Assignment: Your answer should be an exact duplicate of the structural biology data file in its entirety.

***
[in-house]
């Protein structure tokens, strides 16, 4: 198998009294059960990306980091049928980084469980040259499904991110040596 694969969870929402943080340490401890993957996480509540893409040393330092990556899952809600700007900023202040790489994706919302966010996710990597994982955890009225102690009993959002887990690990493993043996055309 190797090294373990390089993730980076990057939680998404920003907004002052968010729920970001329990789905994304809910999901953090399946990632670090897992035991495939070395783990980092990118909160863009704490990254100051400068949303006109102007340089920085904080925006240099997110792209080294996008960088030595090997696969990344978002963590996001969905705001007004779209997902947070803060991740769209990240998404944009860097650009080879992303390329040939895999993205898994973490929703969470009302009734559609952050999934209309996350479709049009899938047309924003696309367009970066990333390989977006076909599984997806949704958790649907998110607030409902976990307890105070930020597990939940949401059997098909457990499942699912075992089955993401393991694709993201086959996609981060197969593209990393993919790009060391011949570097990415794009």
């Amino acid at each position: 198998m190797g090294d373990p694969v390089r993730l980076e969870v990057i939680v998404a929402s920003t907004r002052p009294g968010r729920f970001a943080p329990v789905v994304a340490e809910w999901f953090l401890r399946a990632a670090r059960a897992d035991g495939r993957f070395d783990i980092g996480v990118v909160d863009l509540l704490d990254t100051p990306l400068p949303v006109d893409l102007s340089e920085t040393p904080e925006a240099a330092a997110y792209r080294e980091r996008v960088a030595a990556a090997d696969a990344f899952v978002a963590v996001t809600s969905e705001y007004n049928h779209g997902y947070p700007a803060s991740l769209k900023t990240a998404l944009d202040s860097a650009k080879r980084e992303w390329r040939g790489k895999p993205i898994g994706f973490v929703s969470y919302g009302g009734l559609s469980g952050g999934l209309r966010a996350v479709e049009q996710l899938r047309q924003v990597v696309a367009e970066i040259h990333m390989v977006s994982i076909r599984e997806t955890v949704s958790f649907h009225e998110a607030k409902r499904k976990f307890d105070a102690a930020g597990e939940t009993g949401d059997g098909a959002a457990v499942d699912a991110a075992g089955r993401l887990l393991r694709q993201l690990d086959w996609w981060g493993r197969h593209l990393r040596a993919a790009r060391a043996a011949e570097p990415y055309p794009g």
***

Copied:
[in-house]
């Protein structure tokens, strides 16, 4: 198998009294059960990306980091049928980084469980040259499904991110040596 694969969870929402943080340490401890993957996480509540893409040393330092990556899952809600700007900023202040790489994706919302966010996710990597994982955890009225102690009993959002887990690990493993043996055309 190797090294373990390089993730980076990057939680998404920003907004002052968010729920970001329990789905994304809910999901953090399946990632670090897992035991495939070395783990980092990118909160863009704490990254100051400068949303006109102007340089920085904080925006240099997110792209080294996008960088030595090997696969990344978002963590996001969905705001007004779209997902947070803060991740769209990240998404944009860097650009080879992303390329040939895999993205898994973490929703969470009302009734559609952050999934209309996350479709049009899938047309924003696309367009970066990333390989977006076909599984997806949704958790649907998110607030409902976990307890105070930020597990939940949401059997098909457990499942699912075992089955993401393991694709993201086959996609981060197969593209990393993919790009060391011949570097990415794009």
């Amino acid at each position: 198998m190797g090294d373990p694969v390089r993730l980076e969870v990057i939680v998404a929402s920003t907004r002052p009294g968010r729920f970001a943080p329990v789905v994304a340490e809910w999901f953090l401890r399946a990632a670090r059960a897992d035991g495939r993957f070395d783990i980092g996480v990118v909160d863009l509540l704490d990254t100051p990306l400068p949303v006109d893409l102007s340089e920085t040393p904080e925006a240099a330092a997110y792209r080294e980091r996008v960088a030595a990556a090997d696969a990344f899952v978002a963590v996001t809600s969905e705001y007004n049928h779209g997902y947070p700007a803060s991740l769209k900023t990240a998404l944009d202040s860097a650009k080879r980084e992303w390329r040939g790489k895999p993205i898994g994706f973490v929703s969470y919302g009302g009734l559609s469980g952050g999934l209309r966010a996350v479709e049009q996710l899938r047309q924003v990597v696309a367009e970066i040259h990333m390989v977006s994982i076909r599984e997806t955890v949704s958790f649907h009225e998110a607030k409902r499904k976990f307890d105070a102690a930020g597990e939940t009993g949401d059997g098909a959002a457990v499942d699912a991110a075992g089955r993401l887990l393991r694709q993201l690990d086959w996609w981060g493993r197969h593209l990393r040596a993919a790009r060391a043996a011949e570097p990415y055309p794009g």